Joseph was dealt a bad hand in life by most standards: Betrayed by his own brothers, sold into slavery, taken far from home with little hope of returning, falsely accused of rape, wrongly imprisoned and then, heaping insult on top of injury, forgotten by the cupbearer he helped free who promised to seek clemency on his behalf.
When our worst-case scenarios happen we are forced to confront the question of evil head-on: “If God is good why doesn’t He do something about the evil in the world?”
As we wrestle with this question, as I have for the past several months (read Unforgiven for the back story), peace can be found in these Biblical truths.
Truth #1: We have an enemy.
If this were not so we would have no need for a Savior.
In fact, our Savior warns that our enemy “comes to steal, kill and destroy.” (John 10:9) You know he is at work wherever you find broken hearts, broken bodies, broken spirits, broken relationships, broken trust, broken confidence…and broken lives.
Joseph experienced all of these, yet God did not rescue him as we might expect a loving God to do:
- God did not lift Joseph from the pit.
- He did not smite the traders who enslaved him.
- He did not expose the lies of Pharaoh’s wife to spare him prison.
- He did not whisper to the cupbearer of his promise to intercede with Pharaoh on Joseph’s behalf.
In fact, the only thing Scripture tells us God did was this:
The Lord was with Joseph.
Genesis 39:2, 5, 21
Terrible things happen as collateral damage in a fallen world, and even worse, as intentional acts by people fully given over to evil. Looking evil in the eye is terrifying and can cause us to quickly lose heart. Jesus knew this:
In this world you will have trouble. But take heart! I have overcome the world.
Truth #2: Where the Spirit of Love is there is Freedom.
So why does God allow evil in the first place? In His omniscience He addressed this problem right up front; it can be found in Chapter 3 of Genesis, and it’s called The Fall.
I hear your heels tapping. I realize that in the face of tragedy it seems inadequate to point to what you may consider to be “a folk tale about the first man and woman” as the source of universal truth (because we all know Adam and Eve predated the pen and paper, not to mention the advent of social media, so how could their story be preserved or true?)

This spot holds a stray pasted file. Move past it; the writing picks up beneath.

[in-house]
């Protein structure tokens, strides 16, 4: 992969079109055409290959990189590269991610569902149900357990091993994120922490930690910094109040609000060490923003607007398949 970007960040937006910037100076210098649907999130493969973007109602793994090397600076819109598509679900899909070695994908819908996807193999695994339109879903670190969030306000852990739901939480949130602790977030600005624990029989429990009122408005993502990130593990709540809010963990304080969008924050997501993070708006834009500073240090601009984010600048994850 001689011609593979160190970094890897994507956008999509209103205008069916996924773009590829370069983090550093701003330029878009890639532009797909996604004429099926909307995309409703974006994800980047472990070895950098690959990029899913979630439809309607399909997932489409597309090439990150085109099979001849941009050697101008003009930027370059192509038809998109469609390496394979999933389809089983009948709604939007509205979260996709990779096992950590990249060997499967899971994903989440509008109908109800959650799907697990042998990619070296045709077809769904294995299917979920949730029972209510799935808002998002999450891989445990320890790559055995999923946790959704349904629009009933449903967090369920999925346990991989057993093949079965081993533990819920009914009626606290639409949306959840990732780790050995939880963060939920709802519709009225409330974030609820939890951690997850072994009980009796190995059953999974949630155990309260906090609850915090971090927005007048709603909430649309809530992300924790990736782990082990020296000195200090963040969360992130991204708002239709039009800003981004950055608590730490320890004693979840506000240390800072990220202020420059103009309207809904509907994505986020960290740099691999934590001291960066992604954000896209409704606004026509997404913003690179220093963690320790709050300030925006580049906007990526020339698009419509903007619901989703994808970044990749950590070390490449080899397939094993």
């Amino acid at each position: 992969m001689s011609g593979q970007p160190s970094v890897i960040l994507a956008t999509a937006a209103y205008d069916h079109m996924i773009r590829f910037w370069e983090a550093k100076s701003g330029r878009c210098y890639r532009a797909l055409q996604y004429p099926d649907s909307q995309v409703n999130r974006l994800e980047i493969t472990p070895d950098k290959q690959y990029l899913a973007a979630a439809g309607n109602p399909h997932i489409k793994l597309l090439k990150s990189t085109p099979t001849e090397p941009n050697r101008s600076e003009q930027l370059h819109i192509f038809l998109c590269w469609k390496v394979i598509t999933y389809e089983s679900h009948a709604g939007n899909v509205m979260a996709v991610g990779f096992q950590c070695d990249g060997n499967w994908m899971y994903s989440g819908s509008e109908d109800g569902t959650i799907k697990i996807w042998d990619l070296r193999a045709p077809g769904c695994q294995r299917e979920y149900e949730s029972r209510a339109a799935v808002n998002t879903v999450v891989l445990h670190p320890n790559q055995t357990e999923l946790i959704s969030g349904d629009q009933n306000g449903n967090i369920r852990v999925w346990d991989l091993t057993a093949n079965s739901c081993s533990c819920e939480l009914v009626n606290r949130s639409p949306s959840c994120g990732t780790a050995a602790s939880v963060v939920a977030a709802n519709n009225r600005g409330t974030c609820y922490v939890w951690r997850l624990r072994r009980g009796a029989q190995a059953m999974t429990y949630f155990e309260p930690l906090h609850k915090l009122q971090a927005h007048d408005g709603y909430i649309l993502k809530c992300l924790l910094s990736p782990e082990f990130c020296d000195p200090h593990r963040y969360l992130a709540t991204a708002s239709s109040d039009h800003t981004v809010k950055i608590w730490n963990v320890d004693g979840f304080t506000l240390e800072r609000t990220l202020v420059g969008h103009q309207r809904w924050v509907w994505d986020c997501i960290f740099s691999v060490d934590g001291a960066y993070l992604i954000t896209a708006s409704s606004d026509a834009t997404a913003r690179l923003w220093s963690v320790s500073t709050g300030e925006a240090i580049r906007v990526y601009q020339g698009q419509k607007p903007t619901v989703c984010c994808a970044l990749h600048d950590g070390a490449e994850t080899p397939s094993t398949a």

And yet, no other explanation will do.
The only way I can get my head around it is to employ a parenting paradigm. Whether you have children or not, imagine with me that you created a home with your children in mind. Even before you birthed them, you designed it with and for love of them, so they could spend a lifetime discovering and delighting in it all, and thus experience your boundless, unconditional love for them.
Perfect. Or so it seems. Yet, no matter how wonderful it is, if you do not offer your children the ability to leave, they are no more than slaves. There is simply no getting around this. And if they are not free, then whatever affection exists between you is not love.
Love is a decision and it must be reciprocal: freely given and freely received. Any break in that infinite cycle cannot be love, and ultimately, it cannot be good.
So as a loving parent you open the door and give your children the freedom to go. Of course, you hope they can see what you see: that there is absolutely no reason or need for them to depart from the safety and beauty and comfort you offer them.
Yet, the universal and individual story of humanity is that we are rebels at heart. As soon as we see the door open we walk right through, without exception. And that is where we now find ourselves, east of Eden.
Truth #3: Jesus suffered the worst-case scenario in your place.
God knows what our hearts are prone to forget: the ultimate worst-case scenario is to continue our separation from Him for eternity.
Jesus’ suffering and agony on the cross were physical, but even more so they were spiritual. As He took on your sins and mine, He stepped into the abyss, experiencing the ultimate, infinite agony of eternal separation from God for you and for me. In so doing, he opened a path for us to return home again, forever.
When we accept Jesus’ offer of salvation no earthly scenario, no matter how evil, has the power to deliver the true worst-case scenario to our lives:
Can anything ever separate us from Christ’s love? Does it mean he no longer loves us if we have trouble or calamity, or are persecuted, or hungry, or destitute, or in danger, or threatened with death? (As the Scriptures say, “For your sake we are killed every day; we are being slaughtered like sheep.”) No, despite all these things, overwhelming victory is ours through Christ, who loved us.
Truth #4: God is Sufficient
Throughout everything Joseph suffered he experienced the presence of the Lord, and he endured. As he learned to lean on the Lord in all things, God began a good work in him, using what others intended to break him to remake him, turning the precocious, boastful young man into a humble, wise and obedient servant of the Lord. God’s sufficiency in Joseph’s life is apparent in his reconciliation with his brothers:
Then the brothers went in person to him, threw themselves on the ground before him and said, “We’ll be your slaves.”
Joseph replied, “Don’t be afraid. Do I act for God? Don’t you see, you planned evil against me but God used those same plans for my good, as you see all around you right now—life for many people.
Unless we keep our eyes fixed on Jesus we will fall into despair when we fall into the pit in our own lives. In such times we must remember that God doesn’t fix broken things; He creates entirely new and more glorious ones, intended to save not just us — but if we allow Him to use our suffering — many others as well:
One thought on “God Intends Good”
Excellent as usual